In sport, a goal may refer to either an instance of scoring, or to the physical structure or area where an attacking team must send the ball or puck in order to score points. The structure of a goal varies from sport to sport, and one is placed at or near each end of the playing field for each team to defend. For many sports, each goal structure usually consists of two vertical posts, called goal posts, supporting a horizontal crossbar. A goal line marked on the playing surface between the goal posts demarcates the goal area. Thus, the objective is to send the ball or puck between the goal posts, under or over the crossbar, and across the goal line. Other sports may have other types of structures or areas where the ball or puck must pass through, such as the basketball hoop.
Wheelchair rugby is a team sport for athletes with a disability. It is practised in over twenty-five countries around the world and is a summer Paralympic sport.
The point guard (PG), also called the one or the point, is one of the five positions in a regulation basketball game. A point guard has perhaps the most specialized role of any position. Point guards are expected to run the team's offense by controlling the ball and making sure that it gets to the right player at the right time. Above all, the point guard must understand and accept their coach's game plan; in this way, the position can be compared to a quarterback in American football, a catcher in baseball or a playmaker in soccer. They must also be able to adapt to what the defense is allowing and must control the pace of the game.
Women's lacrosse, sometimes shortened to lax, is a sport with twelve players on the field at a time. Originally played by indigenous peoples of the Americas, the modern women's game was introduced in 1890 at the St Leonard's School in St Andrews, Scotland. The rules of women's lacrosse differ significantly from men's field lacrosse.
Field lacrosse is a full contact outdoor men's sport played with ten players on each team. The sport originated among Native Americans, and the modern rules of field lacrosse were initially codified by Canadian William George Beers in 1867. Field lacrosse is one of three major versions of lacrosse played internationally. The other versions, women's lacrosse and box lacrosse, are played under significantly different rules.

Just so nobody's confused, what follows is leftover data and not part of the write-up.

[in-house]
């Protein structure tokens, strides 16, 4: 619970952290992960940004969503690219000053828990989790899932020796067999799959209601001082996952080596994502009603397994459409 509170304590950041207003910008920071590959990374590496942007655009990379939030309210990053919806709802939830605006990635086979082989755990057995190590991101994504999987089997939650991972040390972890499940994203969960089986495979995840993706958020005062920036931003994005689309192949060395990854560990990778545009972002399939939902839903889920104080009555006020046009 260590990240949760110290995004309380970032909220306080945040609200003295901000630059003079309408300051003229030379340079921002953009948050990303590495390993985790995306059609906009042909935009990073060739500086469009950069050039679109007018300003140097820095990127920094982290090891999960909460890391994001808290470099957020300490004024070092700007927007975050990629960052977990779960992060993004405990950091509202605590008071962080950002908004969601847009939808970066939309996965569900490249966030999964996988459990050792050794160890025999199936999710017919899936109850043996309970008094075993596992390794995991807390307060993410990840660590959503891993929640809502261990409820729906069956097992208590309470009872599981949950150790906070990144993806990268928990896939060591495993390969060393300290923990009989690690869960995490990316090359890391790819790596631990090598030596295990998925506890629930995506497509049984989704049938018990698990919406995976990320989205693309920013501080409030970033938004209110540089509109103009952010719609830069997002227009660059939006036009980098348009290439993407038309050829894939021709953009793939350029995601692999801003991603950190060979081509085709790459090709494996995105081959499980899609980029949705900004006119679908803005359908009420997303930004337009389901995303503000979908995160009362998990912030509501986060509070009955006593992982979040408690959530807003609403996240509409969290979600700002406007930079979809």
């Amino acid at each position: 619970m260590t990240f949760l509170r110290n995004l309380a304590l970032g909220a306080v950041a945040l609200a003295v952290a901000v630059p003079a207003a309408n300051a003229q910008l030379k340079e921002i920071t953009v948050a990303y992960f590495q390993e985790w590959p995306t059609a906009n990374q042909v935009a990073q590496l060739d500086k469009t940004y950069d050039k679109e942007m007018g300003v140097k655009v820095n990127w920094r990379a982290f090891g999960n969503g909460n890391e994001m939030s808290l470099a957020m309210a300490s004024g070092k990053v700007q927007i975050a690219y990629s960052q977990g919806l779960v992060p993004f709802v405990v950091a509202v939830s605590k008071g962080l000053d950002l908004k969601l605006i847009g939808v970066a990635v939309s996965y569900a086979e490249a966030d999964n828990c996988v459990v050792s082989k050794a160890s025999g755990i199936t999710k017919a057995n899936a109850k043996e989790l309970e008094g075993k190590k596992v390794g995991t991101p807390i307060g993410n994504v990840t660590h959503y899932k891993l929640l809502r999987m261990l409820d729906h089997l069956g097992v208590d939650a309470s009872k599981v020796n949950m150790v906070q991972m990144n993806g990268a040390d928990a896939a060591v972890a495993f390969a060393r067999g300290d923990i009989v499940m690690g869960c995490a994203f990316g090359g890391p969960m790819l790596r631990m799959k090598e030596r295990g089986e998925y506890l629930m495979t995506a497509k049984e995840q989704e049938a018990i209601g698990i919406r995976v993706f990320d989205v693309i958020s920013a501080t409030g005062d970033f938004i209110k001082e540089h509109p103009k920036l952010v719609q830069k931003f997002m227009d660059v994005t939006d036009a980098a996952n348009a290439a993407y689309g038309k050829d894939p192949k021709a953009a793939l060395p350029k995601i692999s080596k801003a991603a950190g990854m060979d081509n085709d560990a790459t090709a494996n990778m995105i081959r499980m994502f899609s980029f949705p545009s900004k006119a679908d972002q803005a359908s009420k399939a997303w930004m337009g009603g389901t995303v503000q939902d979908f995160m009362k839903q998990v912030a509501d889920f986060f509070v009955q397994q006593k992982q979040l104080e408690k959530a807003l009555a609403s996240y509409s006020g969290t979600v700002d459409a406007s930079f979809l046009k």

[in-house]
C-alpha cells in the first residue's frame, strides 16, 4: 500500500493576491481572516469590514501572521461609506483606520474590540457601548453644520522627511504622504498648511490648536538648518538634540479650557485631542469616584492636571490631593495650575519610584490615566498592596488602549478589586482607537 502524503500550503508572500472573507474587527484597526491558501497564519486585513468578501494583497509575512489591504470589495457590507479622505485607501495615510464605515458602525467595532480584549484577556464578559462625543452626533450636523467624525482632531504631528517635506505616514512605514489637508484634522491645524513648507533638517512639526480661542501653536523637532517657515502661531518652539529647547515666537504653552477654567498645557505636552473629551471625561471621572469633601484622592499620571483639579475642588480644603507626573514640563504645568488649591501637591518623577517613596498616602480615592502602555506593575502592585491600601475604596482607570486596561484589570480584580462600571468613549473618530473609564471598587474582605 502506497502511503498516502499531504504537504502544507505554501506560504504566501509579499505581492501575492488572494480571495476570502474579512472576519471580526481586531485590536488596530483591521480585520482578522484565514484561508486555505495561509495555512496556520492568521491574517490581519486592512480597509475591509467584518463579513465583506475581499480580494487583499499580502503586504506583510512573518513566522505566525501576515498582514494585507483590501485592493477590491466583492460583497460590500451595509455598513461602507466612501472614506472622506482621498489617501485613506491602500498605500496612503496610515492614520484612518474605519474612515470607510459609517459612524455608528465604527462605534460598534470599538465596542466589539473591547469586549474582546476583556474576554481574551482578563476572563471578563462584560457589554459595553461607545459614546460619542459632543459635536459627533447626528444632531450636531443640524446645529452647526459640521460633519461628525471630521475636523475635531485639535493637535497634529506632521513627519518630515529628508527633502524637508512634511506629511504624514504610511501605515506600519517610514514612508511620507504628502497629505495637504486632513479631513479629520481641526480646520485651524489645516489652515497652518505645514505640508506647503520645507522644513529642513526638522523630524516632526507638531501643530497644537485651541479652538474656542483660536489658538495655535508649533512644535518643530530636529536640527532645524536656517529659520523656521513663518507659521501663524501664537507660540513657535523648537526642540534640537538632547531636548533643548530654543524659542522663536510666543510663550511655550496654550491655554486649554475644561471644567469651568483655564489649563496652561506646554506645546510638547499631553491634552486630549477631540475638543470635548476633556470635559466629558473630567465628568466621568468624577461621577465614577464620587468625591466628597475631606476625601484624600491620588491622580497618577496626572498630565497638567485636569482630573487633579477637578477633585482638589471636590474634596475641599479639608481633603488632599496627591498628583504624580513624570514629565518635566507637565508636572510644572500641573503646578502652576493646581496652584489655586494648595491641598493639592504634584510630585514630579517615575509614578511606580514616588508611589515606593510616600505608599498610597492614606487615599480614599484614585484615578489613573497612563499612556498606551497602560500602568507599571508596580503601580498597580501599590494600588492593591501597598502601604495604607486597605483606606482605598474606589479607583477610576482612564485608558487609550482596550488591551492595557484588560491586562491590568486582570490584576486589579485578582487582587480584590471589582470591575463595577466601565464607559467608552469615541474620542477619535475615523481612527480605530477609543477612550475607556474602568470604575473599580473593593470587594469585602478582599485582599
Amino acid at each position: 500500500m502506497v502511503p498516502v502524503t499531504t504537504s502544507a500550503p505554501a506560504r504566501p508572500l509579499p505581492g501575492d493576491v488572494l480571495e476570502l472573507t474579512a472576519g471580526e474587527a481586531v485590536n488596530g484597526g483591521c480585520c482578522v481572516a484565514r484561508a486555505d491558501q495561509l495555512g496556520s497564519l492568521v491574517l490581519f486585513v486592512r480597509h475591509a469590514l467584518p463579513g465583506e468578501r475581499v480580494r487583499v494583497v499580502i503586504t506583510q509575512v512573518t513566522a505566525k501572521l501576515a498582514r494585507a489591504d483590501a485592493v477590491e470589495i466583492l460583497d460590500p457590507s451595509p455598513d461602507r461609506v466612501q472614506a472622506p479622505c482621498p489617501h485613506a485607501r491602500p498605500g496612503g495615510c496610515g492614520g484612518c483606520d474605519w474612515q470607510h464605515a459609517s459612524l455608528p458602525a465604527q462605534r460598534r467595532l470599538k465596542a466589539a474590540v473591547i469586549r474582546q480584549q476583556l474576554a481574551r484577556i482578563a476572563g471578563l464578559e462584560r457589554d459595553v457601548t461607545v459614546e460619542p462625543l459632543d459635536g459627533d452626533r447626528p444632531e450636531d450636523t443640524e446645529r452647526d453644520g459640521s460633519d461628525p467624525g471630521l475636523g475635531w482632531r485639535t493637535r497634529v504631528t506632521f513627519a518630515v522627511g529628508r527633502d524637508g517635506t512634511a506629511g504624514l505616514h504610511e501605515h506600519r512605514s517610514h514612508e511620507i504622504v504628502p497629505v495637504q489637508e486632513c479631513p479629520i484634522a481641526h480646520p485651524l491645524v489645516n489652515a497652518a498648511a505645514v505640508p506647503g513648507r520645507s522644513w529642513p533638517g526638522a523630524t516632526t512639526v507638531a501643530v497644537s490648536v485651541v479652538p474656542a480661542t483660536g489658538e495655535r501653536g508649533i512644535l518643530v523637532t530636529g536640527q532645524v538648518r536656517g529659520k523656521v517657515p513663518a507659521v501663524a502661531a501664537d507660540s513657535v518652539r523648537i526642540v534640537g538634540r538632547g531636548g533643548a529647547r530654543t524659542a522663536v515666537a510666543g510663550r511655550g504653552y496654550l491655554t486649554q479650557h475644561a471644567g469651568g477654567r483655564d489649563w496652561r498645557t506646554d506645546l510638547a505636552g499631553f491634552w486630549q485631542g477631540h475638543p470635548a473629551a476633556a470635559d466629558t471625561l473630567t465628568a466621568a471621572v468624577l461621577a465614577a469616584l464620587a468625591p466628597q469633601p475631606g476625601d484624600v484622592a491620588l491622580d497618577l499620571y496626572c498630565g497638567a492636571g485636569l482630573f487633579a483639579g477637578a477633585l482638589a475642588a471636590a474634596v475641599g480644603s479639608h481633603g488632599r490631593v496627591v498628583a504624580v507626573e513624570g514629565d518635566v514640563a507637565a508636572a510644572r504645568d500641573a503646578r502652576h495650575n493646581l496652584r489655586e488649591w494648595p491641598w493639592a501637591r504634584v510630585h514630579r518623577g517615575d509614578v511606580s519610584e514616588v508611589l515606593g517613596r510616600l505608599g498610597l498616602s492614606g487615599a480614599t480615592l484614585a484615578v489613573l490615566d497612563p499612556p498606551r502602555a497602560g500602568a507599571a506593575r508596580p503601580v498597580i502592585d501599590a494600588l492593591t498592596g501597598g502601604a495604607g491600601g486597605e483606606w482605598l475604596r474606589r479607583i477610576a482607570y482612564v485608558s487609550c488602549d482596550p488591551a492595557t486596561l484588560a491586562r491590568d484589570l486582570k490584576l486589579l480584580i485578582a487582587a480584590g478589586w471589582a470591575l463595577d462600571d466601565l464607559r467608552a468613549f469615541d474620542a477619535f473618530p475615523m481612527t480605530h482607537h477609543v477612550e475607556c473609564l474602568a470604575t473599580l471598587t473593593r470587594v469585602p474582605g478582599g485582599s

The Ford Explorer Sport Trac is a pickup truck that was manufactured and marketed by Ford Motor Company for the North American market. The first mid-sized pickup truck produced by Ford, the Sport Trac was marketed from the 2001 to the 2010 model years. Sized between the Ranger and the F-150, the Sport Trac largely competed against crew-cab variants of the Chevrolet Colorado/GMC Canyon, Dodge Dakota, Nissan Frontier, and Toyota Tacoma.
Pickleball is a paddleball sport that combines elements of badminton, table tennis, and tennis. Two or four players use solid paddles made of wood or composite materials to hit a perforated polymer ball, much like a wiffle ball, with 26-40 round holes, over a net. The sport shares features of other racquet sports: the dimensions and layout of a badminton court, and a net and rules somewhat similar to tennis, with several modifications. Pickleball was invented in the mid 1960s as a children's backyard game. Pickleball is one of the fastest growing sports in the United States. Currently, the sport of pickleball is exploding in popularity. There are more than 8,000 locations to play in the United States. The spread of the sport is attributed to its popularity within community centers, physical education classes, public parks, private health clubs, YMCA facilities and retirement communities. The sport continues to grow worldwide, as well, with many new international clubs forming and national governing bodies now established on multiple continents. In the United States, that governing body is USA Pickleball (usapickleball.org), which runs national championships in several categories.